Over the border and into Bolivia we went, and at first it seemed that nothing much had changed. We followed the edge of Lake Titicaca until we couldn’t avoid the highway any longer and were sucked in towards the huge mega-city of La Paz.
Village life looks much the same
The mountains of the Cordillera Real form an impressive backdrop as we head for the big city
Cemeteries were crowded for the ‘Day of the Dead’ when deceased family members are honoured
We make our way through the outer suburbs of El Alto – the satellite city that crowds the rim above La Paz
The city is a weird compilation of the old & dusty, and the new & lurid
Nothing dodgy about the wiring
We decide to stay out of La Paz & find a home amongst the colourful buildings of El Alto …
Managing to avoid the local bus service …
… opting instead for the impressive telefericho service to access the huge city nestled 600m below
We’d known for months that what we really wanted to see in Bolivia was something ‘different’ – and thus we turned our backs on the mountain ranges, the lowland jungle, and the cowboy country of the Chaco, and headed instead for the high altitude deserts of the south-west …
After a couple of days we’re more than happy to jump back on the bikes & head west … the peak of Volcano Sajama luring us on
No problems finding a secluded camp in this part of Bolivia
Before long we turn off the main road & on to a series of tracks that take us around the mighty Sajama
Looming above us, the huge mountain dominates our days …
… and our nights …
There’s no-one around, just some belligerent alpacas …
And the herds of dainty vicunas
Past Laguna Huanakota en route to Sajama village
Arriving in the village early we decided to take the rest of the day off – watched over by the 6542m summit of Volcano Sajama, and the twin volcanic peaks of Parinacota and Pomerape.
There’s that volcano again
Even indoors you can’t escape the image of Volcano Sajama
It’s not so bad when you get to do laundry with a view like this
The next morning we’re off again, leaving the NP via a back track & heading for the border …
Pausing in the border village of Tambo Quemado we stock up on packaged food for the next five days – unable to take fruit, veges, dairy or meat products over the border into Chile, and heading into a remote area without any services, things look a little grim on the nutritional front.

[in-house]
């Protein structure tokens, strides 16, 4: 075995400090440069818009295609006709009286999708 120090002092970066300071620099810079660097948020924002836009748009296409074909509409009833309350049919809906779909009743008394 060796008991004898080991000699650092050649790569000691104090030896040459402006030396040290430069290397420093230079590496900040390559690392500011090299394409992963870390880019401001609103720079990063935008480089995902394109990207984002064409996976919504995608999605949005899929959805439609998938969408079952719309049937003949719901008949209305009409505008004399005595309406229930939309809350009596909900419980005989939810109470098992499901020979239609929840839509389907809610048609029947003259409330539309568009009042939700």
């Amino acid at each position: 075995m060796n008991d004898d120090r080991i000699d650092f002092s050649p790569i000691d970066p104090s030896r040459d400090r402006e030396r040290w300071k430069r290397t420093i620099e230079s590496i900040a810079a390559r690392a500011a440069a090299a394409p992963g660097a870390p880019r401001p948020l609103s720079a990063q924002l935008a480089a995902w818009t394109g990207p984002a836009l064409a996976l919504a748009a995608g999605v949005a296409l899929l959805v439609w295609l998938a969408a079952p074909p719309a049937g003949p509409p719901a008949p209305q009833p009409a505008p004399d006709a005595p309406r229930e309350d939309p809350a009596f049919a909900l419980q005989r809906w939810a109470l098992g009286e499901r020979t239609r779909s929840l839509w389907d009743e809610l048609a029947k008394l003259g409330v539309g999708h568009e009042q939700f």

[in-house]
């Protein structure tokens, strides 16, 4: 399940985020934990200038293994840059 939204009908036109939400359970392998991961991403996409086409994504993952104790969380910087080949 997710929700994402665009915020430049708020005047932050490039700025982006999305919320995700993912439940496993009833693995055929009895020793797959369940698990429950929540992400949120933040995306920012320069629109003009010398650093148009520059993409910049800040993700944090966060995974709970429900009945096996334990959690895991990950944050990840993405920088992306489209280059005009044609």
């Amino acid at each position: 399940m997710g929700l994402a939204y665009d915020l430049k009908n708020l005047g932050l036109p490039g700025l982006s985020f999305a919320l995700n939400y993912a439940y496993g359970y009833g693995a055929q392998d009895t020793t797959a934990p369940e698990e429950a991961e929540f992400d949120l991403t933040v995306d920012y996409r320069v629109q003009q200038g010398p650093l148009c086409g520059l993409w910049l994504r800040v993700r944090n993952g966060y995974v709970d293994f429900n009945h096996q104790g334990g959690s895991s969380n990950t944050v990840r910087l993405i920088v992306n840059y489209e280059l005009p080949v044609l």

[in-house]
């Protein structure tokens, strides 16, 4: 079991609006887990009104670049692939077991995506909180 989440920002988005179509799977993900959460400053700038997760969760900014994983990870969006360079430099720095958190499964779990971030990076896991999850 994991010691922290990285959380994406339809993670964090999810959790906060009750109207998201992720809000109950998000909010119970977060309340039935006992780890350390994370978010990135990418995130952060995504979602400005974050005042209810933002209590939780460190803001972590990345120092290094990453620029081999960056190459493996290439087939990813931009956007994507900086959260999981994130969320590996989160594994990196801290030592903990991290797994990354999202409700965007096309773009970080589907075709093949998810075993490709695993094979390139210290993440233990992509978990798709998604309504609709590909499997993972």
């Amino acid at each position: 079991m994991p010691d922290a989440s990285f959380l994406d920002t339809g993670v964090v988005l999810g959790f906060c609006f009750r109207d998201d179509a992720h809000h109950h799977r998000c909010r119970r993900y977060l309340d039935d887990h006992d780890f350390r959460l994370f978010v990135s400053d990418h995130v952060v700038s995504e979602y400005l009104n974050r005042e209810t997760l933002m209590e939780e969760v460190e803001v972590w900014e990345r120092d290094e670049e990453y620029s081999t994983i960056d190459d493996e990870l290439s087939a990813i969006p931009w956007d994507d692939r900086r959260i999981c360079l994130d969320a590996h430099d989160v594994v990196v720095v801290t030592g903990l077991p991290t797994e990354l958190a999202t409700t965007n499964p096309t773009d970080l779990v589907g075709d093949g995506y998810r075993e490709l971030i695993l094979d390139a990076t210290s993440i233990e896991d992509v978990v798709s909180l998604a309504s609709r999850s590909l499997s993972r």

Well hello there Chile!
Our route for the next few days took us through three remote and rarely visited reserves – firstly the National Reserve Las Vicuñas, which features the grumbly Volcano Guallatiri. We spent the first night sleeping in a little hut which houses a fantastic thermal pool – with steaming hot water from the creek funnelled through. Utter bliss to climb out of one’s sleeping bag in the morning chill and drop into the pool for a soak.
Nothing flat about the altiplano here
Riding away from the Termas Chirigualla hot spring with the volcano steaming in the distance
Some gorgeous riding through the Reserve …
And some less-than-pleasant riding along a stretch of road monopolised by heavy trucks transporting borax from a nearby mine
The Salar de Surire is a National Monument important for the protection of rare & endangered wildlife … & also the site of a massive borax mining operation
Strong winds are a daily event – as is dodging the frequent ‘dust devils’ that hurtle across the plains
Polloquere hot springs on the edge of the salar – not a bad spot to spend the night …
The South American version of the emu – the rhea or ñandú – we saw these fleeing across the road as we approached
Climbing away from the Salar de Surire on a back road we seemed to have inadvertently crossed back into Bolivia …
Great riding as we make our way to Volcano Isluga National Park …
Past abandoned villages with tiny churches
And the namesake volcano
We crossed back into Bolivia at Pisiga, a complete dump of a village which lacked even basic provisions (other than biscuits). Getting some vague instructions from a military checkpoint, we headed off in the general direction of Coipasa village – following a maze of tracks that eventually spat us out on to the salt lake.
Um – maybe it’s this way?
Success – launching on to the Salar de Coipasa & heading for Coipasa Island
Looking forward to a few days on the salt lakes
After picking up water in the village of Coipasa we set off to find a campsite …
Finding a little island for shelter from the wind, we set up as the sun goes down …
And the world glows a peachy-orange